Supporters of the scheme heralded it as a new age of local policing that was more responsive to local needs. But some critics have questioned the paradox of “independent” commissioners who campaign on a party platform and point to some of the potential challenges of what they call “politicising policing”. Others have questioned the notion of legitimacy when the turnout for the first election was so low and the understanding of the role of commissioners was so limited.

Further to this, as many as 44% of current PCCs are not standing for re-election this time round. As a result, there is some frustration that people will not have the opportunity to judge PCCs on their record. As the elections approach, PCCs have been engaging with local people to try and raise awareness of their roles and of the upcoming election to ensure a better turnout than the first time around.

Rt Hon Theresa May MP, Home Secretary, at 'The Pioneers: Police and Crime Commissioners, one year on'

Rt Hon Theresa May MP, Home Secretary, at ‘The Pioneers: Police and Crime Commissioners, one year on’ Image by Policy Exchange via Creative Commons

The next stage of reform: new powers for PCCs?

In February 2016, the Home Secretary, Theresa May delivered a speech to the Policy Exchange think tank outlining the challenges which have faced PCCs since the elections of 2012 and setting out her vision for their future.

In addition to promoting increased transparency, accountability and cooperative joint working between forces in order to raise standards and cut costs, the government is also seeking to widen the role of PCCs within the criminal justice system. The proposals have still to be outlined in full, but they include collaborative working and strategy creation between Police, schools and the wider criminal justice system. In addition, under the Policing and Crime Bill currently going through Parliament, PCCs will be able to take responsibility for fire and rescue services (where a local case can be made), and to create a single employer for the two services.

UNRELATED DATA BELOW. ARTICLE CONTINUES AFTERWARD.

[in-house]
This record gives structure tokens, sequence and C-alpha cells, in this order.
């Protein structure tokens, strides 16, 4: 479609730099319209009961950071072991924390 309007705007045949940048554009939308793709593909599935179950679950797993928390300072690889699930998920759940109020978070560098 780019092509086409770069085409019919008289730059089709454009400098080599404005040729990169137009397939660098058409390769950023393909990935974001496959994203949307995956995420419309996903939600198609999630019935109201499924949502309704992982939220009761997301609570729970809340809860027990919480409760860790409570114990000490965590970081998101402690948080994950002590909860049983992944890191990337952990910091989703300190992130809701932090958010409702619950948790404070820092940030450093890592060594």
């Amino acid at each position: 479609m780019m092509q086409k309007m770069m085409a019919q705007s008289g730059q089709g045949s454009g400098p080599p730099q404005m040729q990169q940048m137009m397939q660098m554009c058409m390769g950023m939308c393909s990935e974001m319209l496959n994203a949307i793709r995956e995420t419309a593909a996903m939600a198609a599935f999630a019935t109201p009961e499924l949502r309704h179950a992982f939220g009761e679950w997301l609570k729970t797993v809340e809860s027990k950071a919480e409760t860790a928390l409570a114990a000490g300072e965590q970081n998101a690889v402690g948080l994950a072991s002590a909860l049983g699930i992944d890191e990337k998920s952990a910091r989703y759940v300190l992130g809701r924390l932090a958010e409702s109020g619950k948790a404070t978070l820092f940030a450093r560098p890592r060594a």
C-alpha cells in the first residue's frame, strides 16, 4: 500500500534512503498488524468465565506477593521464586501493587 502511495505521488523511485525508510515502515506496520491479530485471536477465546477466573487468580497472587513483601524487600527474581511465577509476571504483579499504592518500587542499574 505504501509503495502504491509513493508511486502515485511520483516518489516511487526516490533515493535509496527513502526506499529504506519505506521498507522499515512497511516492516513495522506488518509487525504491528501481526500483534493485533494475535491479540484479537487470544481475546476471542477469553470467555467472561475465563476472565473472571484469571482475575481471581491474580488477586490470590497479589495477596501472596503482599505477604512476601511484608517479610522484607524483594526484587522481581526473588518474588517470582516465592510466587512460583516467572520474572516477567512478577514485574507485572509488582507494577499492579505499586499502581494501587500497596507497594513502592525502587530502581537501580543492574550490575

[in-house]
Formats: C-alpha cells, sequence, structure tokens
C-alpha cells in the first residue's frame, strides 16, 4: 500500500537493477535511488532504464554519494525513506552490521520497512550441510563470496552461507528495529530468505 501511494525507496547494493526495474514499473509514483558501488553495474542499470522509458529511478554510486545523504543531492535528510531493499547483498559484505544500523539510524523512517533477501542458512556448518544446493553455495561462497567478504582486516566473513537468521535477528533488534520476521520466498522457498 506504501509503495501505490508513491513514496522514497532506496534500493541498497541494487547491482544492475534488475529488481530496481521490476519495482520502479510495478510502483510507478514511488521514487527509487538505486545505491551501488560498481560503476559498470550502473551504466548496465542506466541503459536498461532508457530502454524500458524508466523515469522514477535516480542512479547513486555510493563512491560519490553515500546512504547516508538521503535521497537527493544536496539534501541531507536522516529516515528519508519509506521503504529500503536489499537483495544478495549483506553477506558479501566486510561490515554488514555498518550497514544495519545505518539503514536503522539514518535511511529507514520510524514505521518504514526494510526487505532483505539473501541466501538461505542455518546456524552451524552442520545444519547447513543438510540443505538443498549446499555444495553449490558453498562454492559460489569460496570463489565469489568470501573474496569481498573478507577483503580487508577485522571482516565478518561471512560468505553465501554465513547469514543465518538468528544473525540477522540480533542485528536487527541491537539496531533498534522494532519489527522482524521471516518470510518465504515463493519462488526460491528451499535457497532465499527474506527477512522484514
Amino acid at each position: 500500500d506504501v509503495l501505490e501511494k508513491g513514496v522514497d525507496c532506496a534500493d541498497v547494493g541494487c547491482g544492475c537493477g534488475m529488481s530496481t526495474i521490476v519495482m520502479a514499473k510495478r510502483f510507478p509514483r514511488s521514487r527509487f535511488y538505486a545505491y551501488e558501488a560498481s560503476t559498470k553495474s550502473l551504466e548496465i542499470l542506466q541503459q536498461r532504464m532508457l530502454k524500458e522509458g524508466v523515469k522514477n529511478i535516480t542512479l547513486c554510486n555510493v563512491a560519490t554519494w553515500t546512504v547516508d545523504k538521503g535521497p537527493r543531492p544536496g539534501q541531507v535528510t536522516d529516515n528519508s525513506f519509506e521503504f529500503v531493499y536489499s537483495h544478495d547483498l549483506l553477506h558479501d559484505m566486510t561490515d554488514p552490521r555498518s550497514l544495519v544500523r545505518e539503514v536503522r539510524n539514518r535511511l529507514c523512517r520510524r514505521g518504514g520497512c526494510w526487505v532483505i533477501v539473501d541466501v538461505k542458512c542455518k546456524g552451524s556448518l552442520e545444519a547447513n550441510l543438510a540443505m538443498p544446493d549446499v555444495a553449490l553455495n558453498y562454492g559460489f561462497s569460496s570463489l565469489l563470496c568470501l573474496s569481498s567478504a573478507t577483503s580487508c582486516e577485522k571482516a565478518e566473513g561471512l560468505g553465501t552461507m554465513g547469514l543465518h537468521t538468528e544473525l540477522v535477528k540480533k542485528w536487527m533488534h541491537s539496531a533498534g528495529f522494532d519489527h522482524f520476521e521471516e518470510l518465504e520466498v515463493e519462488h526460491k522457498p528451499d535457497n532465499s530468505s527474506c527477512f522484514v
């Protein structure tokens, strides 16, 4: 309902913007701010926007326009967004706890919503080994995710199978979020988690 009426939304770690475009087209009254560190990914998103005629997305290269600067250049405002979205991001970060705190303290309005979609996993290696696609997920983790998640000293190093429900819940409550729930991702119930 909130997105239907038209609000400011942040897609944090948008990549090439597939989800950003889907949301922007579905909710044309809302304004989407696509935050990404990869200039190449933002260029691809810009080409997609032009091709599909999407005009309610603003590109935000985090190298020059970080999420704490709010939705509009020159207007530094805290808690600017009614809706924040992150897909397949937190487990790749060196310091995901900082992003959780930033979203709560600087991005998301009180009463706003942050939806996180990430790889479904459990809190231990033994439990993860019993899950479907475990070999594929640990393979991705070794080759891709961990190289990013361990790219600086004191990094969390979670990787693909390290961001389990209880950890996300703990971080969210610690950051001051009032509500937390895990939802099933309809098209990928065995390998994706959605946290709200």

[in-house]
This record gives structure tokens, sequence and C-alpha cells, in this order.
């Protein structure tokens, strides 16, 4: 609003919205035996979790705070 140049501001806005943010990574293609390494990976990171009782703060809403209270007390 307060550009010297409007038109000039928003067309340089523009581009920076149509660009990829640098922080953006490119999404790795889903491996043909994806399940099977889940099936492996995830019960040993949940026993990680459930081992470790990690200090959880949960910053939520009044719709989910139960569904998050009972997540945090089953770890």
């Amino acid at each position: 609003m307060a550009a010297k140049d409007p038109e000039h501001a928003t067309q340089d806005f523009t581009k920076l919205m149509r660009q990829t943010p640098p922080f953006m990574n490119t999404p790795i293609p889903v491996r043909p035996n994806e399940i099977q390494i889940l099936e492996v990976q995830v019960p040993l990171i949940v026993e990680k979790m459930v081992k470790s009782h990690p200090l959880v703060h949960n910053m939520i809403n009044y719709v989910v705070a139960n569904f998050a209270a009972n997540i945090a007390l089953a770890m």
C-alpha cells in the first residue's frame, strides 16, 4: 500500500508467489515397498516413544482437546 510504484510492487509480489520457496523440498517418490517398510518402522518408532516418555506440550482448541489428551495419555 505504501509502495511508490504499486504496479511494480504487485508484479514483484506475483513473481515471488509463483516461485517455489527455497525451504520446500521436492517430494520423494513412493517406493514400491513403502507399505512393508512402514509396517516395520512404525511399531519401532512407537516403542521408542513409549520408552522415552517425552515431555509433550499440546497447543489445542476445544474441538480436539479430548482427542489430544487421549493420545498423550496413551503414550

It is clear that there also needs to be a discussion about how PCCs could fit within the emerging context of locally elected mayors and the wider devolution agenda. The proposals for devolution for Greater Manchester mean that the role of PCC will be abolished in 2017, and transferred to the mayor once elections have taken place.

Why don’t people vote?

Analysts have suggested that a lack of voter awareness and the November timing of the election both contributed to the lack of interest and low levels of voter participation in the 2012 PCC elections.

Recent changes to voting registration in the UK have resulted in a drop in the number of registered voters, leading some to predict that turnout in this year’s PCC elections will not be much higher than in 2012. However, a surge in people registering for the upcoming EU referendum, may counteract this trend. The fact that PCC elections are also being held on the same day as more high profile local government elections may also encourage more people to vote, although the questions of voter awareness of PCCs’ roles remain.

Other suggested reasons for low turnout  have been the use of the supplementary vote system, and poor candidate engagement during the election campaign. Even after the elections, 1 in 3 people in England were unable to name or recognise their local PCC.

Time will tell whether this situation improves after the 2016 vote.

VOTE

Image by Idox Information Service

 


Idox election services

The Idox elections team delivers innovative, cost effective solutions to meet the changing needs of the UK and international electoral services market. This year, we shall again provide election management services to support the local government and PCC elections in England and Wales and the Scottish Parliament elections.